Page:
My kids were working on coloring some Christmas scenes.
“What color was Mary wearing when she had the baby Jesus?” my youngest daughter asked.
Her oldest sister did not hesitate a second. “Blue,” was her reply.
“Oh yes, that’s it,” the younger one agreed.
They seem to know more than I do. The information from Luke 2 is pretty scant about what happened that night. All we know for sure was that they were traveling and, after having the baby, laid him in a manger. We don’t know much about the inn where they sought refuge; we don’t even really know if they were rejected there, or if Joseph poked his head in and said “Cripes! Standing room only! This is no place to have a baby!”
We just assume they were in a stable, because it says they put Jesus in a manger. But there are mangers outdoors. And some biblical scholars say there were mangers inside houses too, to feed nearby animals, and that could be a possibility. And many kept animals in the many caves outside Bethlehem.
While having a baby in a stable was probably pretty unusual for the time, it certainly is not the most unusual place babies have been born. Compared to the side of the road, which I assume was a real possibility, a stable is quite nice.
We don’t know if there was a donkey Mary could ride on. We don’t know what they ate, or where they found it, or if a midwife attended the birth. We don’t know if there were three wise men or four wise men or more, and they most likely did not arrive on the night Jesus was born, but much later.
Jesus’ birth was not that unusual for the time, I suspect. So what distinguished Jesus’ birth? It is these verses, given to the shepherds outside Bethlehem: “And, lo, the angel of the Lord came upon them, and the glory of the Lord shone round about them: and they were sore afraid.
“And the angel said unto them, Fear not: for, behold, I bring you good tidings of great joy, which shall be to all people.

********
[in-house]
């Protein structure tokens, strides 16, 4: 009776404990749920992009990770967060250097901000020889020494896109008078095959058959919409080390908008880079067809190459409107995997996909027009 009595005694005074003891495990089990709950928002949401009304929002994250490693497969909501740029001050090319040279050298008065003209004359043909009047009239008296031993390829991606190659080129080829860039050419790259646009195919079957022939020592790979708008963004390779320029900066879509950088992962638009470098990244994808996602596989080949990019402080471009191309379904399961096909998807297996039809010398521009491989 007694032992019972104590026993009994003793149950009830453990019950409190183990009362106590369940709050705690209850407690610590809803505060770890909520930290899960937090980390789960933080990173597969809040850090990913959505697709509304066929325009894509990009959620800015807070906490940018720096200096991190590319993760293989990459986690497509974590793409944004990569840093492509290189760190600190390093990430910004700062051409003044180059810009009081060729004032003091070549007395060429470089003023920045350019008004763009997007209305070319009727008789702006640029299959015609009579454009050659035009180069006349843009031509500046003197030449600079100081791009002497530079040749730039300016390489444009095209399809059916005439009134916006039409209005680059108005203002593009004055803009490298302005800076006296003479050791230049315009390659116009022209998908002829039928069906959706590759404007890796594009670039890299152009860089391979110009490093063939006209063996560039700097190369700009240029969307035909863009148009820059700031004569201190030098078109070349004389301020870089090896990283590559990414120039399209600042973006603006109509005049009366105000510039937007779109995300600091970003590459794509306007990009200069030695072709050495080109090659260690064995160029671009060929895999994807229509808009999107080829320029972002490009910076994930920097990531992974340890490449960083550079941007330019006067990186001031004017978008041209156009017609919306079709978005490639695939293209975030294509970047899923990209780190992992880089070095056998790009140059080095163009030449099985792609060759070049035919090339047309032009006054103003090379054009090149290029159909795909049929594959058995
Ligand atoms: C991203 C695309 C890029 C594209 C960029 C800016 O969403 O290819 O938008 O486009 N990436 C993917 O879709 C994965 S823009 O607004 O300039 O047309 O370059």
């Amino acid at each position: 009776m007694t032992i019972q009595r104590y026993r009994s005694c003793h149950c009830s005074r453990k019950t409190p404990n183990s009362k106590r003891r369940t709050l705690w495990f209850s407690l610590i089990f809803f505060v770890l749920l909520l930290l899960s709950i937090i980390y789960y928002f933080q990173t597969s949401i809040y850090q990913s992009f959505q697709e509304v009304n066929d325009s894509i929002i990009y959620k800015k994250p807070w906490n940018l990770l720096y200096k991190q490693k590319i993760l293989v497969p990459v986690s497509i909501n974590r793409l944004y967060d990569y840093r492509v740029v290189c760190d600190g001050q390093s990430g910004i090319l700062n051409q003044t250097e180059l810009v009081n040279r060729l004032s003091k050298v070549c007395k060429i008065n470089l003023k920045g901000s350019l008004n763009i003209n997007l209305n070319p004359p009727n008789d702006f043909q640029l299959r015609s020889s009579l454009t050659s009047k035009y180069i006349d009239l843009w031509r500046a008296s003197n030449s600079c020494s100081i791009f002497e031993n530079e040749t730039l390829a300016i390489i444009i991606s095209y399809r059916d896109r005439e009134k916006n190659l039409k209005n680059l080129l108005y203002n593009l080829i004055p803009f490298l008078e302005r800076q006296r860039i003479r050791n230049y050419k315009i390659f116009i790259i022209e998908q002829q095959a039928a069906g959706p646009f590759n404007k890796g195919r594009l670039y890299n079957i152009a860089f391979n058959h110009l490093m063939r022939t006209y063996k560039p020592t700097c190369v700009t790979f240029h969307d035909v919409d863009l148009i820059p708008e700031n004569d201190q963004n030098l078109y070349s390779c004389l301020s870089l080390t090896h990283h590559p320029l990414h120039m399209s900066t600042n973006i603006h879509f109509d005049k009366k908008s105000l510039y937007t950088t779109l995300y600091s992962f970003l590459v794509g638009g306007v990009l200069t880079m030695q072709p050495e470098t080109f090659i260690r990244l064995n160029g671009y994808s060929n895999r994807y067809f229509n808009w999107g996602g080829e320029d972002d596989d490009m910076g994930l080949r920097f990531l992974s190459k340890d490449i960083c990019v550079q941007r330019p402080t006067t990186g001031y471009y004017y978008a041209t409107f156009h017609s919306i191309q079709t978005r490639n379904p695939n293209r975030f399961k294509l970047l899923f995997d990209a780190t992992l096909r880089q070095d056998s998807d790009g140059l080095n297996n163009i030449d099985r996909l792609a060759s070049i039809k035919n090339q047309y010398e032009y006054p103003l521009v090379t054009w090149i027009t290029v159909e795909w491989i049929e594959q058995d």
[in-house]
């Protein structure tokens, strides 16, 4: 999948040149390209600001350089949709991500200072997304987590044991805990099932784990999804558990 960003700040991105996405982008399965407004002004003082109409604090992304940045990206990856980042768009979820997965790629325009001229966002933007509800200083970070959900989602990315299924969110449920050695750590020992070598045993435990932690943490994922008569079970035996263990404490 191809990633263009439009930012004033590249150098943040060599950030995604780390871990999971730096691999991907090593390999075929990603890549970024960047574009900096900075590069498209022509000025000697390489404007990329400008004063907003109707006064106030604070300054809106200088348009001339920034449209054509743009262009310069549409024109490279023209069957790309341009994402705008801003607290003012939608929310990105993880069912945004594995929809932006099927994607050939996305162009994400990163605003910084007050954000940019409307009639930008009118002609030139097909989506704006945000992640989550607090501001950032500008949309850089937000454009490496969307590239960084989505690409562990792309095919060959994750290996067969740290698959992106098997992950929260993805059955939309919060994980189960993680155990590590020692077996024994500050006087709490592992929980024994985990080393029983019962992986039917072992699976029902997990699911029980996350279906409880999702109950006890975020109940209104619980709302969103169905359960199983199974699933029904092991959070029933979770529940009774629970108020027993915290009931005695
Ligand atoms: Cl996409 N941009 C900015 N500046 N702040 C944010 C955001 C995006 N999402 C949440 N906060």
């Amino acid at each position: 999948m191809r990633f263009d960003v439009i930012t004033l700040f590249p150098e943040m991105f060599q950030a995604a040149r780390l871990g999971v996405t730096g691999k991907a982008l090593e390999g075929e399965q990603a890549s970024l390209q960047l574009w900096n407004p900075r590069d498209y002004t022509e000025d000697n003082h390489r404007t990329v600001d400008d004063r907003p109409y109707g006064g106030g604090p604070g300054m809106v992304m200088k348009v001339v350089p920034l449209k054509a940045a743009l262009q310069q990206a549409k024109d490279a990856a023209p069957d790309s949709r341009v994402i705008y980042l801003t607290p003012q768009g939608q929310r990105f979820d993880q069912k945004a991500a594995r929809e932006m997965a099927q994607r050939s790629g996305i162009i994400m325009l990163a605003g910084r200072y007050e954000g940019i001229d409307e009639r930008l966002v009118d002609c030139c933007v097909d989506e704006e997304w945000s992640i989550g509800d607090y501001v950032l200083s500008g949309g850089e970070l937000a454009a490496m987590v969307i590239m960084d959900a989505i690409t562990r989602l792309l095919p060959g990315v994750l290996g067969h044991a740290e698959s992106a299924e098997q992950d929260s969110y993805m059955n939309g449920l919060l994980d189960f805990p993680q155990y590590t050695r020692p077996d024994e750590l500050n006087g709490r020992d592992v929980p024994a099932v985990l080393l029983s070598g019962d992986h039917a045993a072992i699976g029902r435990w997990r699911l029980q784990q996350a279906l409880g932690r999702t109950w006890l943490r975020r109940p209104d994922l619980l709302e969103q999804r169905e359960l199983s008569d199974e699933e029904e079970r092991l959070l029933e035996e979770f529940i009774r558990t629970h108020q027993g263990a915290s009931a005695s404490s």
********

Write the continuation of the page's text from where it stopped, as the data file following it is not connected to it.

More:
“For unto you is born this day in the city of David a Saviour, which is Christ the Lord.
“And this shall be a sign unto you; Ye shall find the babe wrapped in swaddling clothes, lying in a manger.
“And suddenly there was with the angel a multitude of the heavenly host praising God, and saying,
“Glory to God in the highest, and on earth peace, good will toward men.”
(Incidentally, I was singing a song that included these words, and my two-year-old son looked at me knowingly. “That’s Charlie Brown,” he said. We might be watching too many Christmas specials this season.)
Angels came –that’s the difference between Jesus’ birth and the rest of ours. They came, declaring joy and peace.
I don’t know that here has ever been a time that peace has existed on all the earth. War is always going on somewhere. And while happiness can come fairly easily (for me all it takes is a cup of warm cocoa), true joy, which starts in your gut and fills your whole body with the divine, is more elusive, and usually only comes to us once in a while, never on demand, and only if we are one of the lucky ones to have enough peace to feel it.
But that was the message of the angels, and that was the message of Jesus—though his message was also that joy and peace come through him. He was the savior.
As Longfellow put it:
Then pealed the bells more loud and deep:
“God is not dead, nor doth He sleep;
The Wrong shall fail,
The Right prevail,
With peace on earth, good-will to men.”
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